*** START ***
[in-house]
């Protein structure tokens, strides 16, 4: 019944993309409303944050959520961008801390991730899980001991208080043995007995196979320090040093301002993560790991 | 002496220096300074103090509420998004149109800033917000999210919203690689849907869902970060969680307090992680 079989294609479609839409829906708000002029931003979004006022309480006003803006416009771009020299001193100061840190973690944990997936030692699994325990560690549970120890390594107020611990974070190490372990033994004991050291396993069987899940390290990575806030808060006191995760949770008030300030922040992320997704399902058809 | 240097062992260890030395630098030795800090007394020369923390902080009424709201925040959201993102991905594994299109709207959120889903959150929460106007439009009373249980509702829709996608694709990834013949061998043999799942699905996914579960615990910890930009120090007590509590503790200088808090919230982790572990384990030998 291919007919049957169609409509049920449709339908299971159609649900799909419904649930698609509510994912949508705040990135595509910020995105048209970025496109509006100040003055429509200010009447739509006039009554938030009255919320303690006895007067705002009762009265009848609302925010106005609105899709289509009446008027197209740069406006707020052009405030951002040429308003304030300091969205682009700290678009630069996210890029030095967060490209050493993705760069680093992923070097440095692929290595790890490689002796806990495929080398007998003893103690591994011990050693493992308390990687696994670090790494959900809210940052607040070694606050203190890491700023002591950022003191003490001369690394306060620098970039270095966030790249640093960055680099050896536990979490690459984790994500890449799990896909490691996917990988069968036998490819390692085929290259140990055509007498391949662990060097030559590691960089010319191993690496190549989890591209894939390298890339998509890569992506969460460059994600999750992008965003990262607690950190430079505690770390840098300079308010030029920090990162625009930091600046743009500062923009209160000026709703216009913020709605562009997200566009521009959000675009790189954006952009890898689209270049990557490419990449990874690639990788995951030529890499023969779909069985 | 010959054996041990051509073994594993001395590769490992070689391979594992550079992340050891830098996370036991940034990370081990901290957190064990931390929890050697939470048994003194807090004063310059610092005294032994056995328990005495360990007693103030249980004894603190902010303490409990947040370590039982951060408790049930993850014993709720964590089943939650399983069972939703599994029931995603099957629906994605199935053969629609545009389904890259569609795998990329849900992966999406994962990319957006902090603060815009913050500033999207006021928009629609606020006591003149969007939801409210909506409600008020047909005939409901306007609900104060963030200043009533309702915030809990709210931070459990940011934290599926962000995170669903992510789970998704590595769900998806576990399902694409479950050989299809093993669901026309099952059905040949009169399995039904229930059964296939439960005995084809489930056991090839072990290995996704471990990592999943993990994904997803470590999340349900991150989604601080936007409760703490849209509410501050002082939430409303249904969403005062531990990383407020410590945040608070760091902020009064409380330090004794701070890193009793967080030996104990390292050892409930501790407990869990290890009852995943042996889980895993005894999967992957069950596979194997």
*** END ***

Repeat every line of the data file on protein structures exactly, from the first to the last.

[in-house]
């Protein structure tokens, strides 16, 4: 019944993309409303944050959520961008801390991730899980001991208080043995007995196979320090040093301002993560790991 | 002496220096300074103090509420998004149109800033917000999210919203690689849907869902970060969680307090992680 079989294609479609839409829906708000002029931003979004006022309480006003803006416009771009020299001193100061840190973690944990997936030692699994325990560690549970120890390594107020611990974070190490372990033994004991050291396993069987899940390290990575806030808060006191995760949770008030300030922040992320997704399902058809 | 240097062992260890030395630098030795800090007394020369923390902080009424709201925040959201993102991905594994299109709207959120889903959150929460106007439009009373249980509702829709996608694709990834013949061998043999799942699905996914579960615990910890930009120090007590509590503790200088808090919230982790572990384990030998 291919007919049957169609409509049920449709339908299971159609649900799909419904649930698609509510994912949508705040990135595509910020995105048209970025496109509006100040003055429509200010009447739509006039009554938030009255919320303690006895007067705002009762009265009848609302925010106005609105899709289509009446008027197209740069406006707020052009405030951002040429308003304030300091969205682009700290678009630069996210890029030095967060490209050493993705760069680093992923070097440095692929290595790890490689002796806990495929080398007998003893103690591994011990050693493992308390990687696994670090790494959900809210940052607040070694606050203190890491700023002591950022003191003490001369690394306060620098970039270095966030790249640093960055680099050896536990979490690459984790994500890449799990896909490691996917990988069968036998490819390692085929290259140990055509007498391949662990060097030559590691960089010319191993690496190549989890591209894939390298890339998509890569992506969460460059994600999750992008965003990262607690950190430079505690770390840098300079308010030029920090990162625009930091600046743009500062923009209160000026709703216009913020709605562009997200566009521009959000675009790189954006952009890898689209270049990557490419990449990874690639990788995951030529890499023969779909069985 | 010959054996041990051509073994594993001395590769490992070689391979594992550079992340050891830098996370036991940034990370081990901290957190064990931390929890050697939470048994003194807090004063310059610092005294032994056995328990005495360990007693103030249980004894603190902010303490409990947040370590039982951060408790049930993850014993709720964590089943939650399983069972939703599994029931995603099957629906994605199935053969629609545009389904890259569609795998990329849900992966999406994962990319957006902090603060815009913050500033999207006021928009629609606020006591003149969007939801409210909506409600008020047909005939409901306007609900104060963030200043009533309702915030809990709210931070459990940011934290599926962000995170669903992510789970998704590595769900998806576990399902694409479950050989299809093993669901026309099952059905040949009169399995039904229930059964296939439960005995084809489930056991090839072990290995996704471990990592999943993990994904997803470590999340349900991150989604601080936007409760703490849209509410501050002082939430409303249904969403005062531990990383407020410590945040608070760091902020009064409380330090004794701070890193009793967080030996104990390292050892409930501790407990869990290890009852995943042996889980895993005894999967992957069950596979194997």